What are some great, inexpensive, convenient, simple items that make your life easier?
Here are 3 of mine; not in any particular order or preference or convenience.
1. A piggy bank in our upstairs bathroom. In any random place in our home–on the floor, under couch cushions–I find coins. They go into the piggy bank. Easy cleanup, no fuss about whose quarter it really was (unless of course we know for sure it belonged to said person.)
2. A “return-it bag” on a hook in the front door closet. When I’m finished with something I borrowed, or someone forgot an item at our house, it goes into the return-it bag. The item is less likely to get lost and more likely to be returned sooner than later.
3. Notebooks. I have many notebooks and journals going at the same time, each with specific purposes, which I pile in stacks at my current work station. Daily to-do’s, writing projects, health journal, homeschool journal, etc. I buy lots at back to school sales or find them at yard sales sometimes…and put them to good use!
We stopped in a village for lunch. We sat on the notorious narrow, backless benches in a brick house eating rice and beans and drinking chai. Jake smiled and made friendly faces at the children who peeked into the window. Not used to seeing mzungus, they scattered in all directions.
Then we visited some friends of Trudy’s from the Masai tribe–a nomadic, cattle herding people. We sat under a shade tree in their yard, visiting with two wives. Trudy introduced us, they asked questions, and she translated. It felt like we were visiting with two Old Colony Mennonite ladies in Mexico.
“Who is older, Andrew or Megan?”
“Do Baba and Mama Andrew have more children in their homeland?”
“Megan wants to stay here with us when Baba and Mama Andrew go back to Canada, doesn’t she?”
They invited us into their house and served us beef and ugali, but they stayed outside while we ate.
When the children came home from school, we were once again sitting under the shade tree. They greeted us and then changed out of their school uniforms. I was delighted to discover that one of the little girls was named Tina.
The wives and some of the children walked back with us a ways toward the guta. I held Tina’s hand.
Around the next bend in the path past a huge tree we saw a rainbow! Droplets of water in the air breaking white sunlight into the seven colours of the spectrum, each connected to each other.
When Jesus the Light of the World shines upon the connection of the missionary and his or her church, it will illuminate support and encouragement and colour.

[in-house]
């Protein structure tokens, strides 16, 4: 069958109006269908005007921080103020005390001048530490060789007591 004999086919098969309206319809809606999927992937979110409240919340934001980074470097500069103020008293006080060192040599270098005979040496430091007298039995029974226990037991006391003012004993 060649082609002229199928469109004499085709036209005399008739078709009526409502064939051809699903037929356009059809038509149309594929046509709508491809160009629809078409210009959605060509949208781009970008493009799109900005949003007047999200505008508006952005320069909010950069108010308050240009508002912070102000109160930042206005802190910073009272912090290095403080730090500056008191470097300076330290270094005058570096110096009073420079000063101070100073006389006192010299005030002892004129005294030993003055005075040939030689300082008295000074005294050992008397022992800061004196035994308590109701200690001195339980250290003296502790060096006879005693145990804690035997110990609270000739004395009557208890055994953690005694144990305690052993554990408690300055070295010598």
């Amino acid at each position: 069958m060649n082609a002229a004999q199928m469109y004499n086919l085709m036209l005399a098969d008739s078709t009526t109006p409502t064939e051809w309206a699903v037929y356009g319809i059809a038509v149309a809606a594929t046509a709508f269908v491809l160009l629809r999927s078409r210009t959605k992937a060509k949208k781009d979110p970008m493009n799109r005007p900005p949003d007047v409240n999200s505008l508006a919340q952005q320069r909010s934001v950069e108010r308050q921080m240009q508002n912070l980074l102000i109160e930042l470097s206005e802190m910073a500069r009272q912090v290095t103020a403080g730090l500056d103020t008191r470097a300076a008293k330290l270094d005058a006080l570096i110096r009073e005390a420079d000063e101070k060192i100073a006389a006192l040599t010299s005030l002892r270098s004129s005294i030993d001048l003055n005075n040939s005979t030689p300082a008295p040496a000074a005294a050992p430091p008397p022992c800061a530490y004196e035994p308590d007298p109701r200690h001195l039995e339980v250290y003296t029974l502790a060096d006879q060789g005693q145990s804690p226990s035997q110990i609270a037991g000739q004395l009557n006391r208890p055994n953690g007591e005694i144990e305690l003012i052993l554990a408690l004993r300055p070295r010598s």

Let us ask God to show us how we can better connect with our missionaries, so that the good gift of the gospel can be shared effectively.
That evening we all gathered at the mission house. We sang songs, we prayed, we blessed. And we washed the missionaries’ feet.
The next day we headed back to Mbeya, experiencing it all in reverse: the guta ride to the bus stop, the bumpy bus ride to Mlowo, switching buses, the crowded bus ride to Mbeya.
On Thursday the group went to Ngozi Crater Lake. I stayed back with Sheryl and these two sweethearts.
Afterward Trudy took us shopping at market.
Friday we flew home.
Finally, finally on Saturday afternoon we hugged these three. Oh, the rainbow of connection that shone then!
That they all may be one; as thou, Father, art in me, and I in thee, that they also may be one in us: that the world may believe that thou hast sent me. John 17:21
“Dazi, dazi,” a small voice begged at the kitchen window first thing Monday morning. It was Kona, the down syndrome boy who came every morning asking for food, first at Trudy’s and then at the mission house. His parents had gotten up at dawn to go to farm, leaving the children to fend for themselves.
I spent the morning at Trudy’s, tidying up and doing some laundry. Termites had built a muddy wall by our mattress, and mud had gotten on our sheets.
Kona helped me, plunging a washcloth in and out of the washtub, splashing water all over himself. He fiercely wrung out the cloth and clipped it onto the wash line, chattering all the while. Finally he took off his shirt and proceeded to wash it as well. A murky pool spread out in the washtub water. The children are often known by the clothes they wear.
Jake made a water filter stand for Trudy, which turned out to be a formidable task since African carpentry is vastly different than what he was used to.
At lunchtime it rained!
It was brief but a much needed shower of blessings on the parched soil of Ivuna. Children ran in the refreshing, cooling, cleansing rain. One little girl set a rain barrel near the roof to collect rainwater.
In the afternoon, Trudy wrapped our gifts in black grocery bags and, as we walked along the village paths, instructed us on the proper greetings. We were going to greet the chief!
We were invited into the chief’s courtyard by his right-hand-man and then into his palace, a rectangular gazebo. We entered one behind the other, bowing, being ever so careful to not look at the chief. We bowed low and did our best to mimic the greetings Trudy uttered; then seated ourselves on the narrow, backless benches that lined the walls. Now we were finally free to look the chief in the face.
He was an older, thin man wearing a long black robe that touched his dusty black shoes. On his head he wore a round flat hat.
Trudy introduced each of us. We nodded and smiled, and the chief commented and inquired of our families and our homeland. Suddenly our visit was interrupted by the ringing of the chief’s cell phone.
On our way out of the courtyard, the chief’s son, Zanobi, invited us to his place. He was a bubbly, outgoing man who welcomed us into his freshly swept courtyard and seated us on couches in his neatly kept house. Mama Biti was quiet and smiling; their young daughter Biti (short for Beatrice) delighted in the girls’ attention.
Mama Glanti cooked fish and ugali for our supper. We all ate from the main dishes while sitting on a mat in Trudy’s courtyard. Trudy showed us how to roll the hot ugali (corn flour dough) into a ball, indent it with our thumb, and then use it to scoop up the fish and broth.